R0: 74345499857629306588651703 R1: 526918406537017 A0: 1476115900135771763787951266874992 A1: 626824231219973690300198460 A2: 13207605174359180727636 A3: 12643447556511725 A4: 5363656602 A5: 20400 skew 702726.68, size 6.658692e013, alpha 6.594295, combined = 4.814539e011[/QUOTE] The best I got from pol51 was a 4.37. I think this one is good enough. 
I searched 770775K with msieve and got a 3.734e11.
defnmparams.txt says a "good" poly for c134 is 3.48e11. So a 4.814e11 poly must be great. We should start sieving with it. Suggest these parameters? I did not optimize them: [code]n: 46334491956043710225938330967034053252570375961099723291677005874807967585788533290212203831083417490921313409294721505021600000357391 Y0: 74345499857629306588651703 Y1: 526918406537017 c0: 1476115900135771763787951266874992 c1: 626824231219973690300198460 c2: 13207605174359180727636 c3: 12643447556511725 c4: 5363656602 c5: 20400 skew: 702726.68 rlim: 10000000 alim: 10000000 lpbr: 28 lpba: 28 mfbr: 56 mfba: 56 rlambda: 2.5 alambda: 2.5 [/code] 
Not so fast! We've got competition.
[CODE]BEGIN POLY #skewness 171420.77 norm 2.86e+018 alpha 6.73 Murphy_E 4.91e011 X5 519120 X4 149547362004 X3 22880757084328834 X2 3084767389898150786204 X1 728499066352347968303249289 X0 48696807949270208376362448497955 Y1 702872416394437 Y0 38915962909433205107082626 M 42072142647191243626145050524826061496202553462804199881021111232312303878027902907455010638887626416613882212096551514178349273986581 END POLY BEGIN POLY #skewness 160469.13 norm 1.80e+018 alpha 6.45 Murphy_E 4.70e011 X5 519120 X4 76686274404 X3 10179548269110898 X2 4419407981607320670062 X1 512845919649890281305746985 X0 26649405539109601030995687817650 Y1 702872416394437 Y0 38915943179101604498841599 M 42072142647191243626145050524826061496202553462804199881021111232312303878027902907455010638887626416613882212096551514178349273958510 END POLY BEGIN POLY #skewness 164341.85 norm 1.87e+018 alpha 6.47 Murphy_E 4.70e011 X5 519120 X4 80312327604 X3 10618202363121250 X2 4375833371795537802728 X1 525133153734057584913310499 X0 34014987672382883340184185370965 Y1 702872416394437 Y0 38915944161014370201870088 M 42072142647191243626145050524826061496202553462804199881021111232312303878027902907455010638887626416613882212096551514178349273959907 END POLY [/CODE]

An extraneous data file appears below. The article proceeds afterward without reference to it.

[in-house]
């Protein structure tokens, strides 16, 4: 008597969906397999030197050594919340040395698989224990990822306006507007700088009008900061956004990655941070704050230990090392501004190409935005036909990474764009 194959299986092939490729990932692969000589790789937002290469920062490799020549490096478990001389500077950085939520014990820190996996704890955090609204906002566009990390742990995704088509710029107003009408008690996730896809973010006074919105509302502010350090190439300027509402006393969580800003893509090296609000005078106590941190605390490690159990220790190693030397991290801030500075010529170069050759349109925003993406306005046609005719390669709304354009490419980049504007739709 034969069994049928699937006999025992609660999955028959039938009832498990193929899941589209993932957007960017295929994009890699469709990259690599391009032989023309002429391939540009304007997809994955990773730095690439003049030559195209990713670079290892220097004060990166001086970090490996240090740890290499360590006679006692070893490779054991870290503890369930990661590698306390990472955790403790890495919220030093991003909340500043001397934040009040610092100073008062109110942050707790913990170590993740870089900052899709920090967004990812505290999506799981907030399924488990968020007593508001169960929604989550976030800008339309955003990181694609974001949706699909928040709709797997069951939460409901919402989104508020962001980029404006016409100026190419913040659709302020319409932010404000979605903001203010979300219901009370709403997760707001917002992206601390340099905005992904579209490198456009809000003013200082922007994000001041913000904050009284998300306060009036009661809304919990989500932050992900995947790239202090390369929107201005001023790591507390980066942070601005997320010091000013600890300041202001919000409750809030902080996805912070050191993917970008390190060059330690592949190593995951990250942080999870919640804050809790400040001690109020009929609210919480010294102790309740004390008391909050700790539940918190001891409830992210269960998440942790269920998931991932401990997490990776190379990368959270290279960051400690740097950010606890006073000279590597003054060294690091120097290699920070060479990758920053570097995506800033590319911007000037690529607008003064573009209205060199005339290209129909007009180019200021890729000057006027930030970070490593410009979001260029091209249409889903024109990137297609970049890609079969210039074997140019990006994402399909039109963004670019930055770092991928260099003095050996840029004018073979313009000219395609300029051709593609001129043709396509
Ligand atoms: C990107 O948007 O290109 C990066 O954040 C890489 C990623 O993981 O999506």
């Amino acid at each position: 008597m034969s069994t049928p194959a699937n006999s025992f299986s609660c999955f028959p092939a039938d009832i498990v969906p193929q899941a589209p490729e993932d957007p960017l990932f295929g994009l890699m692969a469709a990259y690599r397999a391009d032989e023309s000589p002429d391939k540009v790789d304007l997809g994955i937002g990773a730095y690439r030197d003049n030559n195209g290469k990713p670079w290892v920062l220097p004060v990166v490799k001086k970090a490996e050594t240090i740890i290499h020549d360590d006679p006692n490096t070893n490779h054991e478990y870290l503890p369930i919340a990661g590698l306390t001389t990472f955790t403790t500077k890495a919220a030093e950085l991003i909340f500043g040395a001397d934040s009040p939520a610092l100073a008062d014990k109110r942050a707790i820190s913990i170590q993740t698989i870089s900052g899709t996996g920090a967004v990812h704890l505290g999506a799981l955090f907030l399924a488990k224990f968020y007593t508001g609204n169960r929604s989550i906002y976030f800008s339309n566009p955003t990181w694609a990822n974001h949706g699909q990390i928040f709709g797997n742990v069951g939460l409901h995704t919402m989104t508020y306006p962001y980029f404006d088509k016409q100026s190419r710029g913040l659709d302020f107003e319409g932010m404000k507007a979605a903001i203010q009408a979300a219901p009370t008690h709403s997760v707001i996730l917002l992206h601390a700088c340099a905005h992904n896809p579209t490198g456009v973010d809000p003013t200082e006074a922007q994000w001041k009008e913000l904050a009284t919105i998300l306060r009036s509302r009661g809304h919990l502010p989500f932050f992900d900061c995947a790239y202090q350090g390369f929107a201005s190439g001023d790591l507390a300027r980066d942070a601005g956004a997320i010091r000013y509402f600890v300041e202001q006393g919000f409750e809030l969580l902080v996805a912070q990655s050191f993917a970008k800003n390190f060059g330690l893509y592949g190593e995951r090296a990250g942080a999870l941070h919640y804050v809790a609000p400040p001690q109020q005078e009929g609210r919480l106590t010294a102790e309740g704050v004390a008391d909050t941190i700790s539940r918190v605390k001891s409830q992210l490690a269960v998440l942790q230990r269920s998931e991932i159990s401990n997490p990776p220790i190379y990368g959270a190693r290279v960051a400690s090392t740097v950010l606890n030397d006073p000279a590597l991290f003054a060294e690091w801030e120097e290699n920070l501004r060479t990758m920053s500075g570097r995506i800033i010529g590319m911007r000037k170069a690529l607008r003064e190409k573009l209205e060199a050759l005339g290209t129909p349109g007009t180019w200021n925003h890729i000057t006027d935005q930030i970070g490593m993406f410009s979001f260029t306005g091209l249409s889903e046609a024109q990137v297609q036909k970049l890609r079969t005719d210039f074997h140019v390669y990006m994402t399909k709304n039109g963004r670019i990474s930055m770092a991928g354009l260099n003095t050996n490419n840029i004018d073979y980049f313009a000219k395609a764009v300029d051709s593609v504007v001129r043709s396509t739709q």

It's only a C134, so sieving time will be so small (compared to a C157) that I think we should just take the best: anyone want to test the parameters for the 4.91?

FYI: The FTP server will be available, as before, for this team sieve. I've got the directory "c134relations" all set.

[quote=10metreh;182492]It's only a C134, so sieving time will be so small (compared to a C157) that I think we should just take the best: anyone want to test the parameters for the 4.91?[/quote]
Over a tiny test interval, the msieve poly was quite a bit better: [CODE] 4.814 poly total yield: 5863, q=5001001 (0.02095 sec/rel) 4.91 poly total yield: 4305, q=5001001 (0.02157 sec/rel) [/CODE] I think the parameters look good, I suggest we go with the poly file jrk posted. 5 MQ should be more than enough for this one. I'll reserve 2M3M.